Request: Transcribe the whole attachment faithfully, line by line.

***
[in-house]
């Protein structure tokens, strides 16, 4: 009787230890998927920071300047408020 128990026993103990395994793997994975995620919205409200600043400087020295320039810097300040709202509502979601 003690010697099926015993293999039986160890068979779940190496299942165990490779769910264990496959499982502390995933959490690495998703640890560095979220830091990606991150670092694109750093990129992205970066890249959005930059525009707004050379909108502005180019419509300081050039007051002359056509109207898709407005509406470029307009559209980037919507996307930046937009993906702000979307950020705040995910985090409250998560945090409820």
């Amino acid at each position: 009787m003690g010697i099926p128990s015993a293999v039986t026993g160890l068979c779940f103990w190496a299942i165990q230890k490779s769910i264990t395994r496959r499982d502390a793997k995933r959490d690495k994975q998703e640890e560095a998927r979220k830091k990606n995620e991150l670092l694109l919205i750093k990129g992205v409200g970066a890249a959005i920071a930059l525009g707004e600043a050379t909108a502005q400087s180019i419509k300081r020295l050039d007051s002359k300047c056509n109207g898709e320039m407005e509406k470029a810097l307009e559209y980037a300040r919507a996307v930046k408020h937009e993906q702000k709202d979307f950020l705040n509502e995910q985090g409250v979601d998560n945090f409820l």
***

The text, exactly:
[in-house]
């Protein structure tokens, strides 16, 4: 009787230890998927920071300047408020 128990026993103990395994793997994975995620919205409200600043400087020295320039810097300040709202509502979601 003690010697099926015993293999039986160890068979779940190496299942165990490779769910264990496959499982502390995933959490690495998703640890560095979220830091990606991150670092694109750093990129992205970066890249959005930059525009707004050379909108502005180019419509300081050039007051002359056509109207898709407005509406470029307009559209980037919507996307930046937009993906702000979307950020705040995910985090409250998560945090409820």
């Amino acid at each position: 009787m003690g010697i099926p128990s015993a293999v039986t026993g160890l068979c779940f103990w190496a299942i165990q230890k490779s769910i264990t395994r496959r499982d502390a793997k995933r959490d690495k994975q998703e640890e560095a998927r979220k830091k990606n995620e991150l670092l694109l919205i750093k990129g992205v409200g970066a890249a959005i920071a930059l525009g707004e600043a050379t909108a502005q400087s180019i419509k300081r020295l050039d007051s002359k300047c056509n109207g898709e320039m407005e509406k470029a810097l307009e559209y980037a300040r919507a996307v930046k408020h937009e993906q702000k709202d979307f950020l705040n509502e995910q985090g409250v979601d998560n945090f409820l």